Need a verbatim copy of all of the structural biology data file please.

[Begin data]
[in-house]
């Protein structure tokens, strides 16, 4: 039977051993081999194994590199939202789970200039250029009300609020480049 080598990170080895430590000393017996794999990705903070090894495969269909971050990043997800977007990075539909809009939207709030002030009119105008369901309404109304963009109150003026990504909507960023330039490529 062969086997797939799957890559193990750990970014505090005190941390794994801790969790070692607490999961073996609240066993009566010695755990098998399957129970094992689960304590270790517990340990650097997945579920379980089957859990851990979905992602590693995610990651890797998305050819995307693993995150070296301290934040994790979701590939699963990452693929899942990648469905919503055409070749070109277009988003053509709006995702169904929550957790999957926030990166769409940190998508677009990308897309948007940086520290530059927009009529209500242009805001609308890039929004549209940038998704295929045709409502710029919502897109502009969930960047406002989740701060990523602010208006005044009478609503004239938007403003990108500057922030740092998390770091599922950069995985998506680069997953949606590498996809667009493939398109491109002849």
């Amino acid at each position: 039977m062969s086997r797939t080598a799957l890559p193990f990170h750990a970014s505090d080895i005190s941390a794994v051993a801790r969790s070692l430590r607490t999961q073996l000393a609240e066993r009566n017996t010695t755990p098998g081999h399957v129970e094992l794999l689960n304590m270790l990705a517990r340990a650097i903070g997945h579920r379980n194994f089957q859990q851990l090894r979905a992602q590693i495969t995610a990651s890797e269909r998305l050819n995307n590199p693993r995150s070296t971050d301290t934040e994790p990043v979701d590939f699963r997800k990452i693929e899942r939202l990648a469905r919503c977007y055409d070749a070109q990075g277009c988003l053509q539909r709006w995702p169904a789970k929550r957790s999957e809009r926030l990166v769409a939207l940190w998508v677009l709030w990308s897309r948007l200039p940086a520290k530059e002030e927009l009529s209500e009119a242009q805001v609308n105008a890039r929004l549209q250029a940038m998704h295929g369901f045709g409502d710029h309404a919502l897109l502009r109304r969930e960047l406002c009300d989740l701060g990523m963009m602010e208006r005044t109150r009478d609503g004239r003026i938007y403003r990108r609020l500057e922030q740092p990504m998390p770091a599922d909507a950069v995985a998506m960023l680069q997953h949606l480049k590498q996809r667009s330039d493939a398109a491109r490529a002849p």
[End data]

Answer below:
[in-house]
């Protein structure tokens, strides 16, 4: 039977051993081999194994590199939202789970200039250029009300609020480049 080598990170080895430590000393017996794999990705903070090894495969269909971050990043997800977007990075539909809009939207709030002030009119105008369901309404109304963009109150003026990504909507960023330039490529 062969086997797939799957890559193990750990970014505090005190941390794994801790969790070692607490999961073996609240066993009566010695755990098998399957129970094992689960304590270790517990340990650097997945579920379980089957859990851990979905992602590693995610990651890797998305050819995307693993995150070296301290934040994790979701590939699963990452693929899942990648469905919503055409070749070109277009988003053509709006995702169904929550957790999957926030990166769409940190998508677009990308897309948007940086520290530059927009009529209500242009805001609308890039929004549209940038998704295929045709409502710029919502897109502009969930960047406002989740701060990523602010208006005044009478609503004239938007403003990108500057922030740092998390770091599922950069995985998506680069997953949606590498996809667009493939398109491109002849």
């Amino acid at each position: 039977m062969s086997r797939t080598a799957l890559p193990f990170h750990a970014s505090d080895i005190s941390a794994v051993a801790r969790s070692l430590r607490t999961q073996l000393a609240e066993r009566n017996t010695t755990p098998g081999h399957v129970e094992l794999l689960n304590m270790l990705a517990r340990a650097i903070g997945h579920r379980n194994f089957q859990q851990l090894r979905a992602q590693i495969t995610a990651s890797e269909r998305l050819n995307n590199p693993r995150s070296t971050d301290t934040e994790p990043v979701d590939f699963r997800k990452i693929e899942r939202l990648a469905r919503c977007y055409d070749a070109q990075g277009c988003l053509q539909r709006w995702p169904a789970k929550r957790s999957e809009r926030l990166v769409a939207l940190w998508v677009l709030w990308s897309r948007l200039p940086a520290k530059e002030e927009l009529s209500e009119a242009q805001v609308n105008a890039r929004l549209q250029a940038m998704h295929g369901f045709g409502d710029h309404a919502l897109l502009r109304r969930e960047l406002c009300d989740l701060g990523m963009m602010e208006r005044t109150r009478d609503g004239r003026i938007y403003r990108r609020l500057e922030q740092p990504m998390p770091a599922d909507a950069v995985a998506m960023l680069q997953h949606l480049k590498q996809r667009s330039d493939a398109a491109r490529a002849p």